Frederick Cornwallis, 1st Baron Cornwallis (1610–1662)
Charles Cornwallis, 2nd Baron Cornwallis (1632–1673)
Charles Cornwallis, 3rd Baron Cornwallis (1655–1698)
Charles Cornwallis, 4th Baron Cornwallis (1675–1722)
Charles Cornwallis, 5th Baron Cornwallis (1700–1762) (created Earl Cornwallis in 1753)
Charles Cornwallis, 1st Earl Cornwallis (1700–1762)
Charles Cornwallis, 2nd Earl Cornwallis (1738–1805) (created Marquess Cornwallis in 1792)
Charles Cornwallis, 1st Marquess Cornwallis (1738–1805)
Charles Cornwallis, 2nd Marquess Cornwallis (1774–1823)
James Cornwallis, 4th Earl Cornwallis (1743–1824)
James Mann, 5th Earl Cornwallis (1778–1852)
Hon Charles James Cornwallis later Mann, styled Viscount Brome (1813-1835), heir apparent until his death with no other heirs in remainder to the title.
Earl Cornwallis Wikipedia
Earl Cornwallis was a title in the Peerage of Great Britain. It was created in 1753 for Charles Cornwallis, 5th Baron Cornwallis. The second Earl was created Marquess Cornwallis but this title became extinct in 1823, while the earldom and its subsidiary titles became extinct in 1852 (the barony was recreated in the 20th century). The Cornwallis family descended from Frederick Cornwallis, who represented Eye and Ipswich in the House of Commons. He was created a Baronet in the Baronetage of England in 1627 and Baron Cornwallis, of Eye in the County of Suffolk, in the Peerage of England in 1661. He was succeeded by his son, the second Baron. He also sat as Member of Parliament for Eye. On his death the titles passed to his son, the third Baron. He notably served as First Lord of the Admiralty. His son, the fourth Baron, was Lord Lieutenant of Suffolk and Postmaster General.
He was succeeded by his son, the fifth Baron. In 1753 he was created Viscount Brome, in the County of Suffolk, and Earl Cornwallis in the Peerage of Great Britain. His son, the second Earl, was a noted military commander, best known as one of the leading British generals in the American War of Independence. He subsequently served as Commander-in-Chief of India. In 1792 he was created Marquess Cornwallis in the Peerage of Great Britain. He was succeeded by his son, the second Marquess. He represented Eye and Suffolk in Parliament. Lord Cornwallis had four daughters but no sons, and the marquessate became extinct on his death in 1823. He was succeeded in the other titles by his uncle, the fourth Earl. He was Bishop of Lichfield and Coventry from 1781 to 1824. He married Catherine, daughter of Galfridus Mann of Boughton Malherbe in Kent. He was succeeded by his son, the fifth Earl. He sat as Member of Parliament for Eye. In 1814 Lord Cornwallis assumed by Royal licence his maternal grandfather's surname of Mann in lieu of his patronymic. He had no surviving male issue and the earldom, viscountcy, barony and baronetcy became extinct on his death in 1852. His daughter Lady Jemima Isabella married Charles Wykeham-Martin. Their son Fiennes Wykeham-Martin assumed by Royal licence the surname of Cornwallis in lieu of his patronymic in 1859. In 1927 the Cornwallis title was revived when his son Fiennes Cornwallis was raised to the peerage as Baron Cornwallis.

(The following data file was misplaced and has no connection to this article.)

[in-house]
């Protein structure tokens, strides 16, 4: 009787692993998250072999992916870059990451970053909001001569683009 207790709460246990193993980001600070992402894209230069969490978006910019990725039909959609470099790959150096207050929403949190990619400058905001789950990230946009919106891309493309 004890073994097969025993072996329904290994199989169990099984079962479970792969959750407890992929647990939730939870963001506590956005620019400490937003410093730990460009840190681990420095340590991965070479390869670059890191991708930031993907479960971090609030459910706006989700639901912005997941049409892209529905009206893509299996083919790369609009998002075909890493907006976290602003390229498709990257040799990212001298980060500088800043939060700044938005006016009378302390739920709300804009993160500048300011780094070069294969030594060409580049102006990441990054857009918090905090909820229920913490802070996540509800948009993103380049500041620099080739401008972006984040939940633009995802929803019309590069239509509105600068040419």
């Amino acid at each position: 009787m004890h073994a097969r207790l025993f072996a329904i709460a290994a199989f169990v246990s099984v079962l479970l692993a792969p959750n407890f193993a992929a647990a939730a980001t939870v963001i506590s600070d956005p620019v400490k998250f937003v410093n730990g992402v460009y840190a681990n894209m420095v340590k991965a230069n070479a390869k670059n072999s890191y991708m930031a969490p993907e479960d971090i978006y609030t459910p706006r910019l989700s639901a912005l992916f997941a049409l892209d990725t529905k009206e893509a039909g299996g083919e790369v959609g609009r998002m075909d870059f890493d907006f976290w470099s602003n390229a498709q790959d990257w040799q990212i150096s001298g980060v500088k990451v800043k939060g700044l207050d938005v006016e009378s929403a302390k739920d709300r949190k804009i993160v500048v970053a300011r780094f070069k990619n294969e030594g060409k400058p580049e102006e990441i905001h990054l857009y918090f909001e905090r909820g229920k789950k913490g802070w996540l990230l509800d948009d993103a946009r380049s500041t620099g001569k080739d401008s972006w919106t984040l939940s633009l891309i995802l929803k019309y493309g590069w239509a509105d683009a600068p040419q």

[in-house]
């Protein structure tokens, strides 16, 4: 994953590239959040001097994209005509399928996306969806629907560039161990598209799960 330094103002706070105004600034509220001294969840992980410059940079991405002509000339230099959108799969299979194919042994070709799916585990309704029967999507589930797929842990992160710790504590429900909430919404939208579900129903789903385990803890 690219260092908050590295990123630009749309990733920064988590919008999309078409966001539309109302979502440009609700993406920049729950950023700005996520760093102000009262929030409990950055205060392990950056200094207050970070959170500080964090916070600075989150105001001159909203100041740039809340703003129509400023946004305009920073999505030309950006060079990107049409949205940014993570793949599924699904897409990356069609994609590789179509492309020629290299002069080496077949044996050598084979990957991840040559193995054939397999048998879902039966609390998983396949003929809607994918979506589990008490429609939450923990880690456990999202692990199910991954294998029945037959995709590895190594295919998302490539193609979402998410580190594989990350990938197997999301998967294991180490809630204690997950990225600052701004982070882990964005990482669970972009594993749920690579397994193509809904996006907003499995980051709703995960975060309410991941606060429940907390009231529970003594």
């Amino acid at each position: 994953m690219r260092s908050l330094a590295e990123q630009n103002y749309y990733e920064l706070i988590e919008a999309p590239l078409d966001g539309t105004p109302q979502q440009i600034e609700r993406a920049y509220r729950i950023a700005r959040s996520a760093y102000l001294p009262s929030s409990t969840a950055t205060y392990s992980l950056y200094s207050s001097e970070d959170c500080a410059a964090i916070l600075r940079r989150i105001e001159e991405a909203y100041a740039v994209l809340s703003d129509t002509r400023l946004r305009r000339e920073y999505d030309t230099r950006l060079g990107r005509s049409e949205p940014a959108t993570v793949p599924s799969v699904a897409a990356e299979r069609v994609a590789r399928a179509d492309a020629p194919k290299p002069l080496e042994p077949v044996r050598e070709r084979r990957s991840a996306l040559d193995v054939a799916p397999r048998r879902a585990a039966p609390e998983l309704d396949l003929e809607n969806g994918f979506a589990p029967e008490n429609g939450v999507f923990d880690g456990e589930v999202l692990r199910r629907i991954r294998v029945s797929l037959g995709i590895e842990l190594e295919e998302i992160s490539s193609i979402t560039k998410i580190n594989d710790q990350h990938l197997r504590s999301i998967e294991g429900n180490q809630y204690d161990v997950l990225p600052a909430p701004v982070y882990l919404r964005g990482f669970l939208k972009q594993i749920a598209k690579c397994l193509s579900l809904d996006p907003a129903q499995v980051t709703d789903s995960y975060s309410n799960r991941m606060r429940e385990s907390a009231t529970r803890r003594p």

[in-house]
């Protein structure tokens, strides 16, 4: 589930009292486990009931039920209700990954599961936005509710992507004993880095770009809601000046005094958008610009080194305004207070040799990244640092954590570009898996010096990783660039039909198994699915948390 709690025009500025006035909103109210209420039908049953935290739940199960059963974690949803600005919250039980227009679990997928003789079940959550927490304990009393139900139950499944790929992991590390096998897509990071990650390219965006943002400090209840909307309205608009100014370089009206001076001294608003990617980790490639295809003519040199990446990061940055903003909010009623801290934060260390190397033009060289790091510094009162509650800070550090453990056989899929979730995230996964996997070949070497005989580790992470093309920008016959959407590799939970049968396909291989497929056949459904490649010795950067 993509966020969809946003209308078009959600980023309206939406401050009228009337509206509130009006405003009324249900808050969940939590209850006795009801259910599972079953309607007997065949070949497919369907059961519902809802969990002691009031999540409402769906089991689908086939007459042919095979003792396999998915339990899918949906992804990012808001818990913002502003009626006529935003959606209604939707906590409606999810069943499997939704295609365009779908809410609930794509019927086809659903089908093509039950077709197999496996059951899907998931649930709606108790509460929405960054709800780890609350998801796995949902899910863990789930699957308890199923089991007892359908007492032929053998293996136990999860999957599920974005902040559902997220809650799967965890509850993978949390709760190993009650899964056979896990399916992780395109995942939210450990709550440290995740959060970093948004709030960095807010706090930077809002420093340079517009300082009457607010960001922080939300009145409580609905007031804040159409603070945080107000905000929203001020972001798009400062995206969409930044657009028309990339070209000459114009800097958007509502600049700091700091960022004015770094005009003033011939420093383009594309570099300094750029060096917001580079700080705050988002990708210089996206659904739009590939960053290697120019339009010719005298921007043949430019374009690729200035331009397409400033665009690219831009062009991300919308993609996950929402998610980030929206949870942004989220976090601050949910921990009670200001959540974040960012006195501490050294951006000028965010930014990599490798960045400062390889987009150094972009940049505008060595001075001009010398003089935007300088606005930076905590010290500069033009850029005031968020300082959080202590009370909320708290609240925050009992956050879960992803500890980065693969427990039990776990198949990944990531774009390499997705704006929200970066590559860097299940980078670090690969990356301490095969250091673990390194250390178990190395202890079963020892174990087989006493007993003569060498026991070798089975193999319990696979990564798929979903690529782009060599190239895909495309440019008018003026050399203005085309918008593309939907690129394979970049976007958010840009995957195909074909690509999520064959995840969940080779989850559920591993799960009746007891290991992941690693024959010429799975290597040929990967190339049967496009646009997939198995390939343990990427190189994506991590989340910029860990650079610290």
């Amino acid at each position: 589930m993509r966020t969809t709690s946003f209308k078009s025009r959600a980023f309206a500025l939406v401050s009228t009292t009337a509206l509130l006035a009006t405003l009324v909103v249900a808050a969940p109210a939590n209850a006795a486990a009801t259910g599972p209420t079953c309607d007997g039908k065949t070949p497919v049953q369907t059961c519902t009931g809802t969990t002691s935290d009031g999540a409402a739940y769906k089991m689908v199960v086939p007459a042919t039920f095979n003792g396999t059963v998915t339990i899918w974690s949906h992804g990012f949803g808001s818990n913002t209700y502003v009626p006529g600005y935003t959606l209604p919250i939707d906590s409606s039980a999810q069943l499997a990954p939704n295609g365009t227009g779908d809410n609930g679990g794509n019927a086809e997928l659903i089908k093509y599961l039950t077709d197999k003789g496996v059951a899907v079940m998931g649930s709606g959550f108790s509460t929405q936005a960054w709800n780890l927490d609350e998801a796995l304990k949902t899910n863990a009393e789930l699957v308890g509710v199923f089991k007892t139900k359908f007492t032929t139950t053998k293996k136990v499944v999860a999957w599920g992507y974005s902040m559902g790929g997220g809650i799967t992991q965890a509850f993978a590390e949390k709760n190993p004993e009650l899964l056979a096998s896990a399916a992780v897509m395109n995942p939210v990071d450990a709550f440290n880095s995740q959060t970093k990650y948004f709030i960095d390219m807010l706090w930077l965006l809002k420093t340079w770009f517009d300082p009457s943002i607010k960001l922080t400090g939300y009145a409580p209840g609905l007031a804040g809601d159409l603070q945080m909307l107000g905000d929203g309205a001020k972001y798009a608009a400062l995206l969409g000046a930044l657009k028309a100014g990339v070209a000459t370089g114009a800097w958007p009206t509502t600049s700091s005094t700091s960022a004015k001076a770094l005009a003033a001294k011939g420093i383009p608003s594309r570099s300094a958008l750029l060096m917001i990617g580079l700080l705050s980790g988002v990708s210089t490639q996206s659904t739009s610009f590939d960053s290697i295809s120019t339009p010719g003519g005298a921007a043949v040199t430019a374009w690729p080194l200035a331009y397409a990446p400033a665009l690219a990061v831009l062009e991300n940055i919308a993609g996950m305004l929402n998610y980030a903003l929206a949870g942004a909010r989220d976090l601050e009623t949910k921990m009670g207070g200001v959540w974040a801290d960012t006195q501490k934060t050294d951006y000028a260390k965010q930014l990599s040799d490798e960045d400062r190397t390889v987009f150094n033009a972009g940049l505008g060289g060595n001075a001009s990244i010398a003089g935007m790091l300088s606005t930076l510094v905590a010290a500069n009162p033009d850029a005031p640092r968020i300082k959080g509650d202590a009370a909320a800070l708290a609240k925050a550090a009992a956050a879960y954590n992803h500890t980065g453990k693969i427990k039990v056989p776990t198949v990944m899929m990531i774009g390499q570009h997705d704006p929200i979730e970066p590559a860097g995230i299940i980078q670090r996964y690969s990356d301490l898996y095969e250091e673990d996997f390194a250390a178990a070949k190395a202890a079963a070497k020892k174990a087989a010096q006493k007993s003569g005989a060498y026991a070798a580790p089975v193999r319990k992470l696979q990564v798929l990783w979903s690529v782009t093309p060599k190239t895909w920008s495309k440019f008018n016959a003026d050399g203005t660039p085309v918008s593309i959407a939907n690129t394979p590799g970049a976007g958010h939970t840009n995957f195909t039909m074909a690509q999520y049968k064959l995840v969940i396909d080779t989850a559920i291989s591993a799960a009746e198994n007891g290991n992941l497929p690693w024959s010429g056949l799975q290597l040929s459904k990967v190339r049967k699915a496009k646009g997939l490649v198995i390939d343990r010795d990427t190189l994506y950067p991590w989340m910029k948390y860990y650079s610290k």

Several other members of the Cornwallis family also gained distinction. The Hon. Edward Cornwallis, sixth son of the fourth Baron, was a soldier and is known as "the founder of Halifax". His younger twin brother, the Right Reverend the Hon. Frederick Cornwallis, was Archbishop of Canterbury. The Hon. William Cornwallis, younger son of the first Earl and younger brother of the first Marquess, was an Admiral in the Royal Navy.